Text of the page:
Infringe With Caution – A Personal Blog
I was recently lucky enough to attend the beautiful wedding, of some good friends, in Key West, Florida.
Around the table at the reception a few photographers and I got to talking about the impact that cameraphones, iPads & budget SLRs are having on the events of the day and ‘our time’ in general.
I wanted to take this opportunity to share with you some of my thoughts and opinions.
Key West is an idyllic location for a beach wedding. You have the blue waters of the Gulf of Mexico, near continuous sunshine and secluded beaches that seem to go on for miles. An extremely appealing setting for romantic iconography.
And it’s understandable that everyone wants to capture the scene and take full advantage of all of those aspects but let’s consider the setting.
It’s a wedding, the happy couple want to make the most of their special day. They are surrounded by friends & family, who all want to focus on what’s happening. Usually there’s already a professional photographer (or assigned family member acting as photographer) charged with securing the best possible photographs.
Do you really need to infringe on any of their experiences or work further?
One of the questions discussed around the table later in the evening was, “What will you do with those images?”
The usual responses were elicited by some, “Facebook/family/friends”, we even had someone who insists on printing out photographs for their home (a practice that I wholly support) but most were simple taking photos “for themselves”.
In my eyes the negative impact of this is two-fold.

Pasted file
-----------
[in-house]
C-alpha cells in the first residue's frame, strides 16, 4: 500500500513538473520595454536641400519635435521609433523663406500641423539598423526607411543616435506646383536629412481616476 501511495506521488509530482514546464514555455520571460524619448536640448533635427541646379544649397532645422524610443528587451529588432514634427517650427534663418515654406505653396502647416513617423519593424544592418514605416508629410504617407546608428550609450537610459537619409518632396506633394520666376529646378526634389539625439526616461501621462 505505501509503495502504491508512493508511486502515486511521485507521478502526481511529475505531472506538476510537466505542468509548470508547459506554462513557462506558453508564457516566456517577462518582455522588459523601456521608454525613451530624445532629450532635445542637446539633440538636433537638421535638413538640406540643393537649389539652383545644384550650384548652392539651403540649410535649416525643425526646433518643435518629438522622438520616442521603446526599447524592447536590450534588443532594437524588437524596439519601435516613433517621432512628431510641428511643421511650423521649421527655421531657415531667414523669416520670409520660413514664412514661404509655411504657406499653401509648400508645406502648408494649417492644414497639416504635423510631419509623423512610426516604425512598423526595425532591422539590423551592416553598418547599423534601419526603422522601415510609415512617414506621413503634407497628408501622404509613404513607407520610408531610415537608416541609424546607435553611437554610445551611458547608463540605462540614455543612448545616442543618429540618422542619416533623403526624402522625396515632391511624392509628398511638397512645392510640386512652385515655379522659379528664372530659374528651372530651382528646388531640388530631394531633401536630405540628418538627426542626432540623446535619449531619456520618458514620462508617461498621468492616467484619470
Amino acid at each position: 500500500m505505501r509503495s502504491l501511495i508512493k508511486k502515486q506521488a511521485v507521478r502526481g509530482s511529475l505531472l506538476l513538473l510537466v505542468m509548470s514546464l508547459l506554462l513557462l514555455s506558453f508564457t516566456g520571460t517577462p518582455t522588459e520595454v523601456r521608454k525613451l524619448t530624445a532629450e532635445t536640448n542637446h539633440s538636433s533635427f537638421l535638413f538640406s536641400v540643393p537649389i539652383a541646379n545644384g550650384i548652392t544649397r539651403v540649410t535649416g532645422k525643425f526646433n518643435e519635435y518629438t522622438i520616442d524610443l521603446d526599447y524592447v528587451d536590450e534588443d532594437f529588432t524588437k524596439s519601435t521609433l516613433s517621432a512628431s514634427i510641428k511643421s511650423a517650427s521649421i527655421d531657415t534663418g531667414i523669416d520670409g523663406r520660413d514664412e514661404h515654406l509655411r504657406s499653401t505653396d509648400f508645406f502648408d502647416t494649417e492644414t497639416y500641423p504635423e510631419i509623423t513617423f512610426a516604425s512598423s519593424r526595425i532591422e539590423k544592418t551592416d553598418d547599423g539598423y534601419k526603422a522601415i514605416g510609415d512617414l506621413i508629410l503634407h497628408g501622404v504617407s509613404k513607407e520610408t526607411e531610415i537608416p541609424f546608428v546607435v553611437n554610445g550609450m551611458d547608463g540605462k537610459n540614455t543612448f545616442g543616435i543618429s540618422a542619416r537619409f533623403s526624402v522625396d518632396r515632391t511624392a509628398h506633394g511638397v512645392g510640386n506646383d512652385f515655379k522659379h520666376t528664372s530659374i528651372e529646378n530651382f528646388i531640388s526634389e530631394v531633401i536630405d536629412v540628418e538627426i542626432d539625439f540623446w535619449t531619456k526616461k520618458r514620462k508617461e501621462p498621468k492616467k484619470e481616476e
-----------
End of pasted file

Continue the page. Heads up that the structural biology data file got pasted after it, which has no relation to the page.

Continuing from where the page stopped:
Firstly, you will in some way have infringed on the happy couple, or others in attendance, in your choice of position, leaning in, stretching arms and expanding yourself in all of the traditional ways.
Secondly, you will not be in the moment yourself. All too often people now choose to view an event via a screen than with their own eyes, ears and senses.
Step out of your phone for one moment, see the entire scene and smell the sea air. Share your enjoyment this way instead of thinking about how you’ll “share” it later.
And if you really want a memory of the day then ask the happy couple for a copy of one of theirs…
For fear of boring you all I shan’t discuss the first dance scenario except to say, unless you are incredibly experienced and talented photographers just don’t.
Dance floor lighting and atmosphere are incredibly hard to capture with the right equipment.
The above guidelines can be applied at concerts, festivals and other public events.
Las Vegas holds some of the most spectacular displays and events in the world, included amongst which is the Mirage volcano.
This half-hourly display pulls in droves to watch fire dance around the lagoon. What this means is that the resultant audience end up several rows deep on the sidewalk to watch the show.
If you happen to see this spectacle or indeed something similar, please don’t insist on holding your iPad above your head, blocking the view of anyone standing behind you (we’ve all been there right?) or even worse using your selfie stick as a boom.
It’s not often that we at TakenPlace will ask you to take less photographs and this is actually not one of those times! All I ask is that you consider why you’re taking that photograph and how your actions are impacting those around you enjoying the moment and of course your own enjoyment.